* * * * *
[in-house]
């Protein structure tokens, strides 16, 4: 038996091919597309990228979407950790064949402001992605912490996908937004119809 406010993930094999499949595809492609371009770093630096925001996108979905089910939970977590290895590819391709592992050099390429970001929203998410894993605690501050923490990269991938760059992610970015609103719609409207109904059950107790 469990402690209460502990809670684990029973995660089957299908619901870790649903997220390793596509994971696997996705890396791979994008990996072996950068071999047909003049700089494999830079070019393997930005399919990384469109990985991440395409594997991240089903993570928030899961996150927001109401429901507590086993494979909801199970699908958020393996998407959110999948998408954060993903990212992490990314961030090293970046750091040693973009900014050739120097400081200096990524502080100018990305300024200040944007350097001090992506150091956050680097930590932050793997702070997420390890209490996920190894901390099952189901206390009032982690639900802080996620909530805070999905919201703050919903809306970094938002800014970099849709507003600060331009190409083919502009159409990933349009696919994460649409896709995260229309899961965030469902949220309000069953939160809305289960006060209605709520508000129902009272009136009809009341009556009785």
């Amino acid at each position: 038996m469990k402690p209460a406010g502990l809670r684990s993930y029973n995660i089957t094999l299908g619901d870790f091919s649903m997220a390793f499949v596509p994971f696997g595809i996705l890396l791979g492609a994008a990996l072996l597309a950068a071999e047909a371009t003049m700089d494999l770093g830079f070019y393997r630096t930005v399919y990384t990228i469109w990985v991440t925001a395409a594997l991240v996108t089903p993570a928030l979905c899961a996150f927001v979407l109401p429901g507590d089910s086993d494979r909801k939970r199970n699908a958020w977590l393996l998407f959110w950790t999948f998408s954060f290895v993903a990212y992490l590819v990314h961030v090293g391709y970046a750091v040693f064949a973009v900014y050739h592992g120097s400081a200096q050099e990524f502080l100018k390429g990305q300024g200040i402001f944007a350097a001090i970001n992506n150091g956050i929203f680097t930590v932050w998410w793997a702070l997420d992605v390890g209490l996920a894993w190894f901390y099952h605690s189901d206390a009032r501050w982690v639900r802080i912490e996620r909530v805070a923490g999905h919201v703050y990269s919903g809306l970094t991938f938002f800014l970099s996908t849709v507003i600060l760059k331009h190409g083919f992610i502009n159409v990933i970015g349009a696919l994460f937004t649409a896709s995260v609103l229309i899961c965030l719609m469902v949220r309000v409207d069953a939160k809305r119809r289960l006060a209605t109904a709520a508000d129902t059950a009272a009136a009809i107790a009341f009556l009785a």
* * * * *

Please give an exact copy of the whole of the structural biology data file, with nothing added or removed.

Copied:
[in-house]
């Protein structure tokens, strides 16, 4: 038996091919597309990228979407950790064949402001992605912490996908937004119809 406010993930094999499949595809492609371009770093630096925001996108979905089910939970977590290895590819391709592992050099390429970001929203998410894993605690501050923490990269991938760059992610970015609103719609409207109904059950107790 469990402690209460502990809670684990029973995660089957299908619901870790649903997220390793596509994971696997996705890396791979994008990996072996950068071999047909003049700089494999830079070019393997930005399919990384469109990985991440395409594997991240089903993570928030899961996150927001109401429901507590086993494979909801199970699908958020393996998407959110999948998408954060993903990212992490990314961030090293970046750091040693973009900014050739120097400081200096990524502080100018990305300024200040944007350097001090992506150091956050680097930590932050793997702070997420390890209490996920190894901390099952189901206390009032982690639900802080996620909530805070999905919201703050919903809306970094938002800014970099849709507003600060331009190409083919502009159409990933349009696919994460649409896709995260229309899961965030469902949220309000069953939160809305289960006060209605709520508000129902009272009136009809009341009556009785």
């Amino acid at each position: 038996m469990k402690p209460a406010g502990l809670r684990s993930y029973n995660i089957t094999l299908g619901d870790f091919s649903m997220a390793f499949v596509p994971f696997g595809i996705l890396l791979g492609a994008a990996l072996l597309a950068a071999e047909a371009t003049m700089d494999l770093g830079f070019y393997r630096t930005v399919y990384t990228i469109w990985v991440t925001a395409a594997l991240v996108t089903p993570a928030l979905c899961a996150f927001v979407l109401p429901g507590d089910s086993d494979r909801k939970r199970n699908a958020w977590l393996l998407f959110w950790t999948f998408s954060f290895v993903a990212y992490l590819v990314h961030v090293g391709y970046a750091v040693f064949a973009v900014y050739h592992g120097s400081a200096q050099e990524f502080l100018k390429g990305q300024g200040i402001f944007a350097a001090i970001n992506n150091g956050i929203f680097t930590v932050w998410w793997a702070l997420d992605v390890g209490l996920a894993w190894f901390y099952h605690s189901d206390a009032r501050w982690v639900r802080i912490e996620r909530v805070a923490g999905h919201v703050y990269s919903g809306l970094t991938f938002f800014l970099s996908t849709v507003i600060l760059k331009h190409g083919f992610i502009n159409v990933i970015g349009a696919l994460f937004t649409a896709s995260v609103l229309i899961c965030l719609m469902v949220r309000v409207d069953a939160k809305r119809r289960l006060a209605t109904a709520a508000d129902t059950a009272a009136a009809i107790a009341f009556l009785a």